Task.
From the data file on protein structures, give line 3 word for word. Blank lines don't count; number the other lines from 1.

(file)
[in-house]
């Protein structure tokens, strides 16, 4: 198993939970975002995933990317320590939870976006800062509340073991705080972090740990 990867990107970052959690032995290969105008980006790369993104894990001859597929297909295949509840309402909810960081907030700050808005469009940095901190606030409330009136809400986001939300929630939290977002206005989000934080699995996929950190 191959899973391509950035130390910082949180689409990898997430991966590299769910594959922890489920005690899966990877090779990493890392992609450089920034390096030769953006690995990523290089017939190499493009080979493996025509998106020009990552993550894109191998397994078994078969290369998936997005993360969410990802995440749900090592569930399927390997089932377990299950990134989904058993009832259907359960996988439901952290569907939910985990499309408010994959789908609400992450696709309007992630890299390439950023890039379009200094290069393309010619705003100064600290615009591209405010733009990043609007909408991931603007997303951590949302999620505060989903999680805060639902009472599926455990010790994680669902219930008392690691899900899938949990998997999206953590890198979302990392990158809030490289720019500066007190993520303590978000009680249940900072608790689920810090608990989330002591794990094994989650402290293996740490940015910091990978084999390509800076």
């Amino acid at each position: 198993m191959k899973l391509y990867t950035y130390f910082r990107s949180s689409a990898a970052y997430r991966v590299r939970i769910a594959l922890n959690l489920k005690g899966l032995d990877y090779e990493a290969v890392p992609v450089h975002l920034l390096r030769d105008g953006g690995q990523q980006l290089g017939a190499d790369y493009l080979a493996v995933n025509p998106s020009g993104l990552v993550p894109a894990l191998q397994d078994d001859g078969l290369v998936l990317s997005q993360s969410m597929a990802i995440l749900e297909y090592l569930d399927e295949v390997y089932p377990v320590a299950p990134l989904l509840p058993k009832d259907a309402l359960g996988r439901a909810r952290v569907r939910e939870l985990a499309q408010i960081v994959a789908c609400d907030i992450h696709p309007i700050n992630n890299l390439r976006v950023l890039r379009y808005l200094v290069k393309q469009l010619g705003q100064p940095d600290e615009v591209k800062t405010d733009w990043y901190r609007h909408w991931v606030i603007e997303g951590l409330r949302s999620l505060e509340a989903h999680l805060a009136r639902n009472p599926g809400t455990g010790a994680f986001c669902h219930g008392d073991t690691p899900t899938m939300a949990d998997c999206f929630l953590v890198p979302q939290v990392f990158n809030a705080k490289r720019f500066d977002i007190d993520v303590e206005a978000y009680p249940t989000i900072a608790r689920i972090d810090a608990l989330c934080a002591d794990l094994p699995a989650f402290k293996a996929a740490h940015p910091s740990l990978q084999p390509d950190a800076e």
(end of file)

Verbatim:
């Amino acid at each position: 198993m191959k899973l391509y990867t950035y130390f910082r990107s949180s689409a990898a970052y997430r991966v590299r939970i769910a594959l922890n959690l489920k005690g899966l032995d990877y090779e990493a290969v890392p992609v450089h975002l920034l390096r030769d105008g953006g690995q990523q980006l290089g017939a190499d790369y493009l080979a493996v995933n025509p998106s020009g993104l990552v993550p894109a894990l191998q397994d078994d001859g078969l290369v998936l990317s997005q993360s969410m597929a990802i995440l749900e297909y090592l569930d399927e295949v390997y089932p377990v320590a299950p990134l989904l509840p058993k009832d259907a309402l359960g996988r439901a909810r952290v569907r939910e939870l985990a499309q408010i960081v994959a789908c609400d907030i992450h696709p309007i700050n992630n890299l390439r976006v950023l890039r379009y808005l200094v290069k393309q469009l010619g705003q100064p940095d600290e615009v591209k800062t405010d733009w990043y901190r609007h909408w991931v606030i603007e997303g951590l409330r949302s999620l505060e509340a989903h999680l805060a009136r639902n009472p599926g809400t455990g010790a994680f986001c669902h219930g008392d073991t690691p899900t899938m939300a949990d998997c999206f929630l953590v890198p979302q939290v990392f990158n809030a705080k490289r720019f500066d977002i007190d993520v303590e206005a978000y009680p249940t989000i900072a608790r689920i972090d810090a608990l989330c934080a002591d794990l094994p699995a989650f402290k293996a996929a740490h940015p910091s740990l990978q084999p390509d950190a800076e």